Your idea would work fine. If you can prove that f(x) is always increasing or decreasing, you have proven that f(x) has an inverse.
$\displaystyle f(x)$ increases when $\displaystyle f'(x)>0$
$\displaystyle f(x)$ decreases when$\displaystyle f'(x)<0$
$\displaystyle f'(x) = 3x^2 -1$
Now we need to check if $\displaystyle f'(x)$ changes sign (crosses the x-axis). If it does change sign, the $\displaystyle f(x)$ does
not have an inverse. First, we check for zeros of the derivative:
$\displaystyle 3x^2 - 1 = 0$
$\displaystyle x^2 = \frac{1}{3}$
Zeros of $\displaystyle f'(x)$ are:
$\displaystyle x=\frac{1}{\sqrt3}, -\frac{1}{\sqrt3}$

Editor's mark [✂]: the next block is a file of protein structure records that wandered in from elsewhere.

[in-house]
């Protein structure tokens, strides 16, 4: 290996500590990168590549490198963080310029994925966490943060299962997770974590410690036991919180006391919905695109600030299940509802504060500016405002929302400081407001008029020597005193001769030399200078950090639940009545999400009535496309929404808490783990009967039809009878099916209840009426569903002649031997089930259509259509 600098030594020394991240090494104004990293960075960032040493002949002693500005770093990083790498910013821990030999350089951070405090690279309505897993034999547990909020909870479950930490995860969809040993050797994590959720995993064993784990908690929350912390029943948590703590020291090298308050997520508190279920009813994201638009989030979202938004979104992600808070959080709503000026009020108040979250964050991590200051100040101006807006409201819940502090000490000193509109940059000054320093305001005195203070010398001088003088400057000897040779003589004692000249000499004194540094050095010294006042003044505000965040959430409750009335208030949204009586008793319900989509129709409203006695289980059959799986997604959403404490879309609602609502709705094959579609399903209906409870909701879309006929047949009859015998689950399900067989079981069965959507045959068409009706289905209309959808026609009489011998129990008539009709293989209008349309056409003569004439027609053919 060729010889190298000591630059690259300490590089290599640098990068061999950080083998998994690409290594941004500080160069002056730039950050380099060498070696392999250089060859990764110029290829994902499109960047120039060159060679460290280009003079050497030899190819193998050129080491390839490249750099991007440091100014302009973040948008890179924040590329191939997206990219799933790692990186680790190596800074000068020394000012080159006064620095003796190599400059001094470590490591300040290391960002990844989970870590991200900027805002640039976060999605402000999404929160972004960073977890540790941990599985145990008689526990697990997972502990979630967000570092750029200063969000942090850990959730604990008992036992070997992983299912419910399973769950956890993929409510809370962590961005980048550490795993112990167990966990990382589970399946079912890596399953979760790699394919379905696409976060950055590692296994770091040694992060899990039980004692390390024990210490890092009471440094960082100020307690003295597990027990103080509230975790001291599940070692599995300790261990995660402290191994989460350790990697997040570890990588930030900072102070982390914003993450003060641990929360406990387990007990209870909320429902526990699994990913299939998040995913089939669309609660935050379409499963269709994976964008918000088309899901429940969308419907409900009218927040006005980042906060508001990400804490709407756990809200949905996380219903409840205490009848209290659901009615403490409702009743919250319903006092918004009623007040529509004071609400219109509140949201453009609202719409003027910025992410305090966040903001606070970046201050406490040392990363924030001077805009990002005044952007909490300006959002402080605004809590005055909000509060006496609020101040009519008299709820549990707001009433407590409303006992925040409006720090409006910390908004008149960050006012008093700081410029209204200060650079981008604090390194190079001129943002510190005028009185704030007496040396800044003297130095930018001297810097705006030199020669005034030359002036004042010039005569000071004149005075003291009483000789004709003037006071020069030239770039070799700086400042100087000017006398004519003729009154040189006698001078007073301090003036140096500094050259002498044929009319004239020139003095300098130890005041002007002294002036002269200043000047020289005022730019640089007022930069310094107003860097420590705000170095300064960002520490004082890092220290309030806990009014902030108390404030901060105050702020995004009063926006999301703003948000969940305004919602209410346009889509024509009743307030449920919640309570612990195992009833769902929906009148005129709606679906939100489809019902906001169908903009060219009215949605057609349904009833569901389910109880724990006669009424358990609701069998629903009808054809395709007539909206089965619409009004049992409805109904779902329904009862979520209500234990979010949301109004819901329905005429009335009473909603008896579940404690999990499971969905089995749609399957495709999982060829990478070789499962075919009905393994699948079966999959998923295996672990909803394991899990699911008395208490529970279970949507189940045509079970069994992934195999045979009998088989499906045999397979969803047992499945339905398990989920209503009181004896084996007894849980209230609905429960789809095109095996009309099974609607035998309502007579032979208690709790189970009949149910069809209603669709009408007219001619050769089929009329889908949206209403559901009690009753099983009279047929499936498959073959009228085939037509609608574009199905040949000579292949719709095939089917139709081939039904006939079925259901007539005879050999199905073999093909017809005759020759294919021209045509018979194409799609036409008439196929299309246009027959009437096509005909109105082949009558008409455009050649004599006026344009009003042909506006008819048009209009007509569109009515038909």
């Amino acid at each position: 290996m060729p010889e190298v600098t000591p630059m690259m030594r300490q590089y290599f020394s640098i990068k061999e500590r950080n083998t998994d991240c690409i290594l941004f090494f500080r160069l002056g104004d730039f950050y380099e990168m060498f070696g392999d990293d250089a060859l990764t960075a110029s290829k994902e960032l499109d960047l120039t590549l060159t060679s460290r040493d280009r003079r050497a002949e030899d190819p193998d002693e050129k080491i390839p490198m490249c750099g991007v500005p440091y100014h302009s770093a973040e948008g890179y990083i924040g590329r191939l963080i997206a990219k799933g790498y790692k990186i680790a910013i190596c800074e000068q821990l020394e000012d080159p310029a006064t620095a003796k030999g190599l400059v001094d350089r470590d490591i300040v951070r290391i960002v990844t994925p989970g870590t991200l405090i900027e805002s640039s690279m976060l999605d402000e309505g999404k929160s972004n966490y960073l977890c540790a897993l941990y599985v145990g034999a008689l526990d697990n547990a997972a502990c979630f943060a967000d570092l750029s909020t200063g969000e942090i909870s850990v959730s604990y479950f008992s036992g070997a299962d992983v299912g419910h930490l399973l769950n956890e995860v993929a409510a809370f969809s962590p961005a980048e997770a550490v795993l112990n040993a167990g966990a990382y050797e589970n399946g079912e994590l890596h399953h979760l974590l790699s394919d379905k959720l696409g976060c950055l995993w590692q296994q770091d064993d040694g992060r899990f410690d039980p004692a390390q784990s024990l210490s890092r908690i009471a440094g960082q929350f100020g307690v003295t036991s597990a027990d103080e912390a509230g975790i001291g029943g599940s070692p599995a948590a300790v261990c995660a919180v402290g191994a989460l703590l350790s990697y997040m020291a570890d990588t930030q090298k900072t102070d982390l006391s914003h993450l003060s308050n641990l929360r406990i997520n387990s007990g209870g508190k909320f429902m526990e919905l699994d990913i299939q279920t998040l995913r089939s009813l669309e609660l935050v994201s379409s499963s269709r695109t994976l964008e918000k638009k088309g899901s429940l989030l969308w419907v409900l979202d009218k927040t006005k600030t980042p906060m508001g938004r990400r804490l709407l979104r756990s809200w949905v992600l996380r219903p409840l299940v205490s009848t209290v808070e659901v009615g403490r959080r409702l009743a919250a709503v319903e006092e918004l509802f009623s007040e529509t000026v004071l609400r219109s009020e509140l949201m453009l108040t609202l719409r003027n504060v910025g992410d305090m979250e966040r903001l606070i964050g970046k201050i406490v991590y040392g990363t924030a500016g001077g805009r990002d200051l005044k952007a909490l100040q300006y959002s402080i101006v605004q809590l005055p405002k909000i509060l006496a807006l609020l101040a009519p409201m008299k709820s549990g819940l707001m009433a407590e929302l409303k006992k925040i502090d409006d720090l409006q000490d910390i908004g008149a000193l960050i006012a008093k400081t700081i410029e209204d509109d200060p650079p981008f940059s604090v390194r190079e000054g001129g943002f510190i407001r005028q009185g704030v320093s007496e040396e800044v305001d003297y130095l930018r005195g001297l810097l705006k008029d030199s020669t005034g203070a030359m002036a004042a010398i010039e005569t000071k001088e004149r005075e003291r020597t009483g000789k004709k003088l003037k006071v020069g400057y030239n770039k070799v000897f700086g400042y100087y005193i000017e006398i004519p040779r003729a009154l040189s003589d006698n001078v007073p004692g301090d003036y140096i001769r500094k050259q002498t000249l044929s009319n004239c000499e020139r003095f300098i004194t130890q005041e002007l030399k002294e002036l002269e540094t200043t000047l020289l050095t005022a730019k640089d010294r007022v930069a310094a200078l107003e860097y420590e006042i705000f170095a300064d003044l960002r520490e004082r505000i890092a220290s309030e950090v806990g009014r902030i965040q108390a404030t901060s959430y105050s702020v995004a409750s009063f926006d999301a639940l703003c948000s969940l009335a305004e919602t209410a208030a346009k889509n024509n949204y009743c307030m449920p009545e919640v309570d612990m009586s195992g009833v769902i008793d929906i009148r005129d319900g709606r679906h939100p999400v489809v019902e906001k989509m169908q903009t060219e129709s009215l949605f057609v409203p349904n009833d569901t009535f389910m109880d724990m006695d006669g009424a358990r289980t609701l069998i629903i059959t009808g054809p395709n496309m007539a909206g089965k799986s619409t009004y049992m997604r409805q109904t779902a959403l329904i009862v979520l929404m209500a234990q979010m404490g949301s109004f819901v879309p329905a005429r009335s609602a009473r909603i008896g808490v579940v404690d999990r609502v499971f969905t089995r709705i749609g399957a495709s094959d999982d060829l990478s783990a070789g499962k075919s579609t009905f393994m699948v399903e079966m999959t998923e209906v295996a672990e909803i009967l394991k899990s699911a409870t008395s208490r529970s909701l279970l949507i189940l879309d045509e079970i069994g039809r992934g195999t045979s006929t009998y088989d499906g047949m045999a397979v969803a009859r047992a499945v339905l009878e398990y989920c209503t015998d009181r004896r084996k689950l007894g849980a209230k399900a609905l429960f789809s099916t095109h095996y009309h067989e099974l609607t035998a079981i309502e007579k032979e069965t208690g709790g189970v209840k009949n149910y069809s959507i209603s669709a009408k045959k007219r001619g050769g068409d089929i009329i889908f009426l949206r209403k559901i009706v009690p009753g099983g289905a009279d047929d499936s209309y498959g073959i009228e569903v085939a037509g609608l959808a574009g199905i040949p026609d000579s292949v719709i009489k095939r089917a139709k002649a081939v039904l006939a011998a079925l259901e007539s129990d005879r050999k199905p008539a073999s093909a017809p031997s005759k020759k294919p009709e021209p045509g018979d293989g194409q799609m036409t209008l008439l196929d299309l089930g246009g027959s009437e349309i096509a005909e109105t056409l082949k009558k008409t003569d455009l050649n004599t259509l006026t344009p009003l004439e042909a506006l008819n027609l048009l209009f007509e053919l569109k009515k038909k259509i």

This does not conclusively prove anything though, because it only says that the derivative has zeros, but not that it changes sign. To check if it changes sign, just figure out if the derivative is positive or negative in the regions between the zeros:
$\displaystyle f'(0)=-1$ [substitute 0 into the derivative equation] Since the derivative is negative, $\displaystyle f(x)$ is decreasing at x=0.
$\displaystyle f'(1)=2$ Since the derivative is positive, $\displaystyle f(x)$ is increasing at x=1.
This proves that $\displaystyle f(x)$ does not have an inverse because it is increasing at some point, but decreasing at another.
Hope I helped